Promoting Behavioural Change in Household Water Consumption (2007)
This literature review prepared for Smart Water summarises the principal theories relating to behavioural change relevant to water conservation in residential situations. It considers the application of the theories to actual behaviour change relating to conservation patterns and discusses examples from studies relating to the environmental sector. The policies and targets set by the government provide a base on which to examine techniques and tools available to encourage residential water users to conserve water and change their behavioural patterns. Specific studies on water saving in residential situations in Australia and elsewhere help to determine effective means of influencing conservation of water in Victoria.
Savings in residential water consumption have played a major part in campaigns encouraging consumers to take an active role in conservation of natural resources and support environmental sustainability. This has been particularly important in the management of water shortages during the recent drought conditions in Australia. The Victorian Government (2004a) developed the White Paper which sets out a series of actions designed to maintain reduced levels of water consumption, once the drought ends. The actions are based on established methods of reducing residential water consumption and include: pricing, permanent water saving measures (restrictions), education and awareness, water efficiency labelling for appliances and rebate schemes.
The use of established methods of reducing residential water consumption has the potential to achieve significant water savings. The most effective measures include
x The use of water efficient appliances, such as dual flush toilets, water efficient washing machines and low volume shower roses.
x Behavioural change such as reducing shower times and changing gardening practices (Victorian Government, 2004a).
Both the use of water efficient appliances and the adoption of water efficient behaviours depend on encouraging consumers to make voluntary choices within a broader facilitating environment of appropriate policy and pricing signals; infrastructure; information and awareness raising.
A Department of Sustainability and Environment report (2005) found that consumers’ behaviour and attitudes towards water conservation depends on their perception of water and its use. The report cited Victorian Water Industry Association research which provided some valuable insights into the community’s perception of water. One study found that the majority of people surveyed (65 %) either valued water highly as important to all aspects of their life or for its ecological function and indicated a concern for how much water is used and how much is being taken from the environment. However, a significant proportion of the group (25%) regard water as purely a consumer item or service which should be available at all times with no limitations to its use. Furthermore, a third group (12%) do not see water as being significant in any way to their lives.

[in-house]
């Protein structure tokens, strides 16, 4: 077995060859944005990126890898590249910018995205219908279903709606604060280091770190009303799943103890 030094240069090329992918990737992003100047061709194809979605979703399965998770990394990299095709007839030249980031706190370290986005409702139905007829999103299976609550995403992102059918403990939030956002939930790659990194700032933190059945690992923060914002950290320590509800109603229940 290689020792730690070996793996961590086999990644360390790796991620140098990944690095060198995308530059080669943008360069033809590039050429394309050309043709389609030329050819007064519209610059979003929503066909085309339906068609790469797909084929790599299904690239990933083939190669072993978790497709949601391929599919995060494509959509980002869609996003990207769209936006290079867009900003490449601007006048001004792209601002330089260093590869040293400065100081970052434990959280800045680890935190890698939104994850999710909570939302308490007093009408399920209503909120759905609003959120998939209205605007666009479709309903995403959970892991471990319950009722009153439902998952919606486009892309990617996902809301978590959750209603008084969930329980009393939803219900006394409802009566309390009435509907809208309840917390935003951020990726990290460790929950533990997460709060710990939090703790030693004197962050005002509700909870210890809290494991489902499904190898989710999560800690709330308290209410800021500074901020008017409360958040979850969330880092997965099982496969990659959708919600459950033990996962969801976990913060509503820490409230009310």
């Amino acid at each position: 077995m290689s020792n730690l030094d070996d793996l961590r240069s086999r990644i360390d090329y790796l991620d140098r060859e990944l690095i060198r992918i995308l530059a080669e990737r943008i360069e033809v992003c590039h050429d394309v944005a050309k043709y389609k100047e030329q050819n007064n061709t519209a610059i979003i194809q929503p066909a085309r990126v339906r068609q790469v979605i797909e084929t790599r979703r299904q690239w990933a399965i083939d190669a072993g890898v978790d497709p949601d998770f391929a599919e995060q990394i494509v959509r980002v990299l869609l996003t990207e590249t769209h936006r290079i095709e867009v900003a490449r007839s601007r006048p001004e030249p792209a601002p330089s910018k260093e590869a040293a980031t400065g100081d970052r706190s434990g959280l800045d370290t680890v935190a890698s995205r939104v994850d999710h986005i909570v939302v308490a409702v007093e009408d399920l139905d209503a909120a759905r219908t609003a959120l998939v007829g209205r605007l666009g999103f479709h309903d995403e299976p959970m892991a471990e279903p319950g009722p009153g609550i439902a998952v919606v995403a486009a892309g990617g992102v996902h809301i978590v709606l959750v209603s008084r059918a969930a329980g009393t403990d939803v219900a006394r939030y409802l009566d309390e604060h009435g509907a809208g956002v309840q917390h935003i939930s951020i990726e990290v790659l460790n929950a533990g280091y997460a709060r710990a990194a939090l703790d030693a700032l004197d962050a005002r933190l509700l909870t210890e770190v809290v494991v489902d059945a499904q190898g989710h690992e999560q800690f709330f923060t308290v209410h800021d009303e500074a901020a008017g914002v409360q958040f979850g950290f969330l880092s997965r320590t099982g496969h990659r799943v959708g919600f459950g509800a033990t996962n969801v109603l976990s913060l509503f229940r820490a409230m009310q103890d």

In Victoria, the agricultural industry is the largest consumer of water, accounting for more than 50% of the State’s total water consumption. Household use of water makes up just under 7% (Department of Sustainability and Environment, 2005). In metropolitan Melbourne, residential water use makes up 59% of water used. Of that amount, 80% is used indoors (Victorian government, 2004c). The bathroom is the second largest water use area in the home, with high-flow fittings, such as older showerheads, vanity taps and single-flush toilets utilising large volumes of water during operation (Department of Sustainability and Environment, 2005). The majority of water users underestimate their water consumption (Department of Environment, Sports and Territories, 1996), which suggests that greater water savings can be achieved in residential situations.
Efforts to reduce residential water consumption are generally based around information campaigns designed to encourage voluntary water conservation either by the alteration of behaviour or the adoption of alternative appliances with greater water-using efficiency (Syme et al., 2000). This means that there is a need to understand the nature of consumer responses to low-water use appliances and the effect on use. Achieving environmental goals through behaviour change presents a difficult communication challenge, as the goals are often based on complex or uncertain science and require long term collective action. The balance between individual and collective benefits is also complicated. Conservation efforts may not benefit the individual directly, for example, except by the generation of a general feel-good factor. The environment is a collective good. People recognise this and may be reluctant to change their behaviour unless they think that others will do the same. (Collins et al., 2003).